Boeing (NYSE:BA) has forecast that core earnings per share will reach $8.15 to $8.35 this year, up from $5.79 five years earlier. The midpoint of the guidance range represents a compound annual EPS growth rate of 7.3% -- solid but not spectacular.
Investors had expected faster earnings growth at Boeing. That's a big reason why the stock has performed poorly over the past year. However, Boeing's underlying earnings trend is actually a lot better than it seems on the surface.
Program costs vs. unit costs
Boeing uses a technique called program accounting to measure its profit (or loss) from each of its long-term aircraft programs. The idea behind Boeing's use of program accounting is that production costs for an airplane model fall over the course of a long production run -- quite dramatically in the first few years. As a result, early units in the production run are typically sold at a loss, while later units are highly profitable.
Program accounting allows Boeing to smooth out its reported earnings. For each aircraft program, it estimates the total number of planes it will sell and the average profit margin it will earn on those sales. It then books a profit for each sale based on the estimated average profitability of the entire aircraft program.
Recently, program accounting has become a controversial topic. Boeing has lost huge sums of money on production of the 787 Dreamliner product family in the past few years, yet program accounting procedures have allowed it to report (tiny) profits on its 787 sales. As a result, it has accrued nearly $29 billion in deferred costs for the 787 program.
Some analysts doubt that Boeing will ever recover these costs. These concerns have led to an SEC investigation into Boeing's use of program accounting and a shareholder lawsuit regarding the same issue.
Boeing isn't hiding anything
It's true that Boeing has racked up big losses producing the 787 over the past few years. But the company doesn't try to hide it. In fact, Boeing maintains a page for investors detailing just how much money it would have made (or lost) if it calculated its earnings based on the profit earned on each period's aircraft deliveries.
As it turns out, over the 2012 to 2015 period, Boeing recorded a cumulative profit of more than $22 billion for its commercial aircraft segment using program accounting. However, under unit-cost accounting, it would have had to report a loss.
This glass is half-full
A fair number of analysts and stock market pundits have written extensively about the gap between Boeing's program accounting results and its unit-cost accounting results. Most of them have interpreted it as a big negative for Boeing.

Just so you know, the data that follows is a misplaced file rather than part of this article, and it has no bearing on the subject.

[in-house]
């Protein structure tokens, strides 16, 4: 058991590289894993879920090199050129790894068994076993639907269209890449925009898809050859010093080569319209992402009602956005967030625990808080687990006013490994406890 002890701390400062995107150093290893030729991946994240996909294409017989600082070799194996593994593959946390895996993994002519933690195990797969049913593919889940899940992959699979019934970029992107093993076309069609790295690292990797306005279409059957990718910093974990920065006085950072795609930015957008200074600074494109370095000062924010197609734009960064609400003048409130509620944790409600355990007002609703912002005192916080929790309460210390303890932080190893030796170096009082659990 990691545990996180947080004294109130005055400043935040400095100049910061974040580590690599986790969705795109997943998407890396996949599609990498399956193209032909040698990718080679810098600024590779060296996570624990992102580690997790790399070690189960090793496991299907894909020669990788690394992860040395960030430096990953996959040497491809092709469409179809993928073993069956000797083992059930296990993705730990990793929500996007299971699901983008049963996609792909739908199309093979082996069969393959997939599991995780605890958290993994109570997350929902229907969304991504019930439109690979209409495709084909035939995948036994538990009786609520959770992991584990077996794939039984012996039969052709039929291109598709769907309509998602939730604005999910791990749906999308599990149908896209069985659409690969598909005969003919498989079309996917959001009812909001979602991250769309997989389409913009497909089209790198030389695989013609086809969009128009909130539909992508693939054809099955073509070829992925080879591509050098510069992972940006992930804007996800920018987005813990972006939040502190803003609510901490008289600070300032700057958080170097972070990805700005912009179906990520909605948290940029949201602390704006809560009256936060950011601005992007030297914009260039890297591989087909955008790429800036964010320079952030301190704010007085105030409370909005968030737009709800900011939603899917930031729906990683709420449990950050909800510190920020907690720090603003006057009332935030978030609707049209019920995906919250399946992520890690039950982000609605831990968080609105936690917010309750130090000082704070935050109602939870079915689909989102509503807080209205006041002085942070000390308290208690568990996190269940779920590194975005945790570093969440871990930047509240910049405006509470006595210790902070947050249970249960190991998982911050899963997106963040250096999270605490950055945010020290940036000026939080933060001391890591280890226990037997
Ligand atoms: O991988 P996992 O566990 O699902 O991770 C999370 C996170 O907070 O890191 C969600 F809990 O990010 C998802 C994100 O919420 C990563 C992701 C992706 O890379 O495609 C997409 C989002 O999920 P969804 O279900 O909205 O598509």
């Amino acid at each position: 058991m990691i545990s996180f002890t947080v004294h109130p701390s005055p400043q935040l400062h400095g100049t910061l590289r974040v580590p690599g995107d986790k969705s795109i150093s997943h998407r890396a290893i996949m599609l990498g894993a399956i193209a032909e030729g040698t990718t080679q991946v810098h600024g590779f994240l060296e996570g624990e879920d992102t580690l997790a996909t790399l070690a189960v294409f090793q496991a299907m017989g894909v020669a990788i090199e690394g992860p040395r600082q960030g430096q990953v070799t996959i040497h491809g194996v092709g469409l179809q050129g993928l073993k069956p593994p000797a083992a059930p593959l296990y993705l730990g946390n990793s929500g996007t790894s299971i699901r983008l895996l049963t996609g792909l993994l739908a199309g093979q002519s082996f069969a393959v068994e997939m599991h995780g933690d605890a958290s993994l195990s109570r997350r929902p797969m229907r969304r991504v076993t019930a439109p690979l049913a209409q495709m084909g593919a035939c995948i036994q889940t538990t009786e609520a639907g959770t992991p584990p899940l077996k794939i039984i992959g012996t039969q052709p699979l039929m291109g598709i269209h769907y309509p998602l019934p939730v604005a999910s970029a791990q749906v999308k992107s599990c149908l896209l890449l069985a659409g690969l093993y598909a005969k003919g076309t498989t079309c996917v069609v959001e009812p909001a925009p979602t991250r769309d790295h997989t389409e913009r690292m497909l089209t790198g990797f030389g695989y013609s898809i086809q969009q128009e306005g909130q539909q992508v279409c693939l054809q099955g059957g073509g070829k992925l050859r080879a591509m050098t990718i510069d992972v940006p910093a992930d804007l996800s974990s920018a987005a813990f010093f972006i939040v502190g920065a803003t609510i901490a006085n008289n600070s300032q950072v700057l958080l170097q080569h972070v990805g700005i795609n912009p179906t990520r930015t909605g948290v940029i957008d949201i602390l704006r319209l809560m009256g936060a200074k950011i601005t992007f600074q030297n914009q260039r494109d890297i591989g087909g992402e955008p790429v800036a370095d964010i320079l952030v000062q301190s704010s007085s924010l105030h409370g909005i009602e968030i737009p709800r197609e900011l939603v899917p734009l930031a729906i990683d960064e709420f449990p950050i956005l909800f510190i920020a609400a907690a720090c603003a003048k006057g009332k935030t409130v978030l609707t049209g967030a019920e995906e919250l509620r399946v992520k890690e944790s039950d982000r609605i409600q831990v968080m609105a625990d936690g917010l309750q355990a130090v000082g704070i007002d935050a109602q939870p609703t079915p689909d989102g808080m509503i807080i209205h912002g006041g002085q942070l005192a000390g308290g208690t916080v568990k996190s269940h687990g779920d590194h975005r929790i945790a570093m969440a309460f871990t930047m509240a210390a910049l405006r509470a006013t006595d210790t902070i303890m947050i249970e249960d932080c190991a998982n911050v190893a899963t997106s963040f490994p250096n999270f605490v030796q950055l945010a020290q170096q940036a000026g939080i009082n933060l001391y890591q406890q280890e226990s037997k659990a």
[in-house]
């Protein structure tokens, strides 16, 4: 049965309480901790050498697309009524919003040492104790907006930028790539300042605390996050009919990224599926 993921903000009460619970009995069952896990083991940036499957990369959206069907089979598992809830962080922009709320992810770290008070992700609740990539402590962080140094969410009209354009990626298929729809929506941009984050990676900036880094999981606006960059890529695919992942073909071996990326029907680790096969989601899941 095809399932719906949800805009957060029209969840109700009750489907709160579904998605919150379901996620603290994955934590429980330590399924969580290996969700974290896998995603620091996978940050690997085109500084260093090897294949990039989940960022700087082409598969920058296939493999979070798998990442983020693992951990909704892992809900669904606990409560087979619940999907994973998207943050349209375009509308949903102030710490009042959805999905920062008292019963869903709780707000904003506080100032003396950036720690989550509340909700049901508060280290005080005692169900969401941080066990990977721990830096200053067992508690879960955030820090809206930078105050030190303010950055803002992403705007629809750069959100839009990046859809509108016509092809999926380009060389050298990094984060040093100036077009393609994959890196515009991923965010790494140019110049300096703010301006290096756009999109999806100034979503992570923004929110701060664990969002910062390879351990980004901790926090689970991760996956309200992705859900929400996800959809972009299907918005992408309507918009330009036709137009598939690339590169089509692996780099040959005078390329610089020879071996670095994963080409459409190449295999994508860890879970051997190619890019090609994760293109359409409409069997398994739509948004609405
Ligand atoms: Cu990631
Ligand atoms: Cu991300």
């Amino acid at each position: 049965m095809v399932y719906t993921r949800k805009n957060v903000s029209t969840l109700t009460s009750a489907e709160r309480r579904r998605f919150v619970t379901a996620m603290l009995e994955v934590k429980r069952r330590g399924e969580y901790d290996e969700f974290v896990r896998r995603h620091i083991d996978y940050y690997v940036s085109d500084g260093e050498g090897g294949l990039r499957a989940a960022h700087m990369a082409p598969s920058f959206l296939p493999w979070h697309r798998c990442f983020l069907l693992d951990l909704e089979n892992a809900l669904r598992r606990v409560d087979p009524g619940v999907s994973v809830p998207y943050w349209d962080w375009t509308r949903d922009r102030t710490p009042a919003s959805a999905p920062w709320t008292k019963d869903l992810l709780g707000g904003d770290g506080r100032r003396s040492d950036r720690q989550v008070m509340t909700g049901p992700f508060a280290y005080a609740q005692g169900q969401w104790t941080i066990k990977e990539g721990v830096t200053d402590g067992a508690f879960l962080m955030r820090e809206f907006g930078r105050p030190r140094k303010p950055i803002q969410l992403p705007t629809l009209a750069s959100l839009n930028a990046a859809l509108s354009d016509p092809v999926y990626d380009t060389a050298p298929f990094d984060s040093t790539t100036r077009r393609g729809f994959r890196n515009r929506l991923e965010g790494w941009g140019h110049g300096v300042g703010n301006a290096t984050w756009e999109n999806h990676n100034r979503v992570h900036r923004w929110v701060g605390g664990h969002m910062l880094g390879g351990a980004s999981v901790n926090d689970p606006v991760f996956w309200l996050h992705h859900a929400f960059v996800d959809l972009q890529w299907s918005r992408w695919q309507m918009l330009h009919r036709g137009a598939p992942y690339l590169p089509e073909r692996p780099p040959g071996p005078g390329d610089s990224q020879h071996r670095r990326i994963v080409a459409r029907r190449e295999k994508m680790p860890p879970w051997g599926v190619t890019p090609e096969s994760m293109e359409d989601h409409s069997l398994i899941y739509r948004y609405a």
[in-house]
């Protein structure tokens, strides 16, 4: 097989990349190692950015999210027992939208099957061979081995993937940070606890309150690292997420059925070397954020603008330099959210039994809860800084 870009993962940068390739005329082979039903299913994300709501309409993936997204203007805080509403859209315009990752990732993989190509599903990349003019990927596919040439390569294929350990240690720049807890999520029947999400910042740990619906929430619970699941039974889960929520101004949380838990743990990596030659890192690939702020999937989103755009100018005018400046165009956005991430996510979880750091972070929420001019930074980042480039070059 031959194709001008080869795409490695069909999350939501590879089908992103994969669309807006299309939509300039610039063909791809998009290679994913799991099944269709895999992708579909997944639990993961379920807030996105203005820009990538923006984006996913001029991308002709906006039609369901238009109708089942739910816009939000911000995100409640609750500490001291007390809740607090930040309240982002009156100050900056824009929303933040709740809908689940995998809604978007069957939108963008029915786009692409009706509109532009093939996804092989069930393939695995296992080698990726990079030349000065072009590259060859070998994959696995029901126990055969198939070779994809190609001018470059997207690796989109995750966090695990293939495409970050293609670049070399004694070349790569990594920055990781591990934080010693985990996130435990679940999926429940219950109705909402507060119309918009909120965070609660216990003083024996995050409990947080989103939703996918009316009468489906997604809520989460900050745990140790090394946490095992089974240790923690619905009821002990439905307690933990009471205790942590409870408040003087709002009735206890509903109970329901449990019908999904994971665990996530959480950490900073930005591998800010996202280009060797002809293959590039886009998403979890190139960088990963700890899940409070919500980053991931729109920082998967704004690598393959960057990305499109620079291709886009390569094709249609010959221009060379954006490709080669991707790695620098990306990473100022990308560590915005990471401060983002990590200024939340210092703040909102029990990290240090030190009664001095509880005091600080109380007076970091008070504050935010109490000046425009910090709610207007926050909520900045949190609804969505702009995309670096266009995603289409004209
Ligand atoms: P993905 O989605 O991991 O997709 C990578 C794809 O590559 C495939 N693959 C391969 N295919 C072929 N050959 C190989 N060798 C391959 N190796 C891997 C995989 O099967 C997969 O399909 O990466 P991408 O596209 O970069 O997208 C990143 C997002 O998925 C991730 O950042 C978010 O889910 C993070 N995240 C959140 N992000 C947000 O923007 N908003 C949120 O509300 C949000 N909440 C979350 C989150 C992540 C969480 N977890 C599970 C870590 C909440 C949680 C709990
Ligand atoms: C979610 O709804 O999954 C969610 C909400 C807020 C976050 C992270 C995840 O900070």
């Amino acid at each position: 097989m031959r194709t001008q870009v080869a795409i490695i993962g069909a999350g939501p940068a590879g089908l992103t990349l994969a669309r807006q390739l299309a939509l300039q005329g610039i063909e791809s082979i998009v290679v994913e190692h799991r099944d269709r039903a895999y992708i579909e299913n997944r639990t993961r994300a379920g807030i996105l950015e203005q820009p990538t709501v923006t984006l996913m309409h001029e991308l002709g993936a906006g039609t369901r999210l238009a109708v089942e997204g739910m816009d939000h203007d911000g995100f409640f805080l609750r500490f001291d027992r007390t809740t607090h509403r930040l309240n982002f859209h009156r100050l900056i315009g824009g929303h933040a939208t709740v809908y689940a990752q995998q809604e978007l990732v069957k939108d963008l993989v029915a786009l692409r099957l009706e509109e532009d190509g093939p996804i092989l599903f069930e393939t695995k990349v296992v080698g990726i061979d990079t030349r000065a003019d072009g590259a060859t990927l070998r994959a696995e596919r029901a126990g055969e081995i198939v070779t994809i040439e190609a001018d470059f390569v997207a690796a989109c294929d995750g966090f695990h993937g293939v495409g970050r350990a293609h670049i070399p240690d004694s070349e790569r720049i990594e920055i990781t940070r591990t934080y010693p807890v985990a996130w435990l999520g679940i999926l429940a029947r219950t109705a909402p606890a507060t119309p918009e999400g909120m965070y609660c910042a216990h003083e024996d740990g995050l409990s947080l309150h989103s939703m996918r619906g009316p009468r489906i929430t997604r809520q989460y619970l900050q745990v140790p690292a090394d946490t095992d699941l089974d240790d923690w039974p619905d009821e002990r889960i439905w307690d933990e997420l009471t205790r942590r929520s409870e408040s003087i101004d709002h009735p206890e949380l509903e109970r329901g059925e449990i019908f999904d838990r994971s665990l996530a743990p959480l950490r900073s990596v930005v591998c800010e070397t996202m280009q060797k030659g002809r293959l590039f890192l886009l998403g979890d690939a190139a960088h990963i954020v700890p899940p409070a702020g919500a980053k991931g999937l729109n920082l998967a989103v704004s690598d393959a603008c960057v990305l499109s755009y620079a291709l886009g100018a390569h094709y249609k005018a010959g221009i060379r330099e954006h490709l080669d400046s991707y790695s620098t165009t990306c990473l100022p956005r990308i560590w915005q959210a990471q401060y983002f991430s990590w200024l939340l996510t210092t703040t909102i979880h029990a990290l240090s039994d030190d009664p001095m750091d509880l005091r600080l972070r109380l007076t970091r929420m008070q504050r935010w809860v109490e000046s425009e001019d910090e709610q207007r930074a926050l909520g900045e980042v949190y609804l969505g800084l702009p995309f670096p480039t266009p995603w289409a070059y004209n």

Indeed, Boeing's unit-cost accounting statistics reveal that the company wasn't doing as well as the "official" numbers showed a few years ago. However, this is a backward-looking perspective. What really matters for investors is how Boeing is performing now and how it will do in the future. That will determine how much money Boeing will have to reward shareholders with dividends and buybacks.
From this perspective, the unit-cost accounting statistics tell a great story for Boeing investors. On a unit-cost accounting basis, Boeing's commercial airplanes segment profit has improved by at least $1.5 billion a year every single year since 2012, swinging from a $3.7 billion loss to a $2.7 billion profit. Over the same period, profit barely grew on a program accounting basis.
In Q1, Boeing's commercial airplanes business remained on its upward trajectory, as unit-cost accounting profit soared from $167 million to $1 billion. This puts Boeing on track to deliver another multibillion-dollar improvement in unit-cost accounting profit for the full year.
Huge profit and cash flow growth potential here
Now that the 787 program is turning profitable, the gap between program accounting profit and unit-cost accounting profit at Boeing is poised to swing in the other direction. Over the next several years, the Dreamliner should become quite profitable on a unit-cost accounting basis, yet Dreamliner sales will still be booked at a very low profit margin to make up for the big losses on the first few hundred deliveries.
However, in the long run, the profit trend in unit-cost accounting terms is the key driver of both program accounting profit and cash flow. As Dreamliner profitability surges and 737 production increases over the next five years, all three metrics are poised to rise dramatically.
Adam Levine-Weinberg owns shares of The Boeing Company. The Motley Fool has no position in any of the stocks mentioned. Try any of our Foolish newsletter services free for 30 days. We Fools may not all hold the same opinions, but we all believe that considering a diverse range of insights makes us better investors. The Motley Fool has a disclosure policy.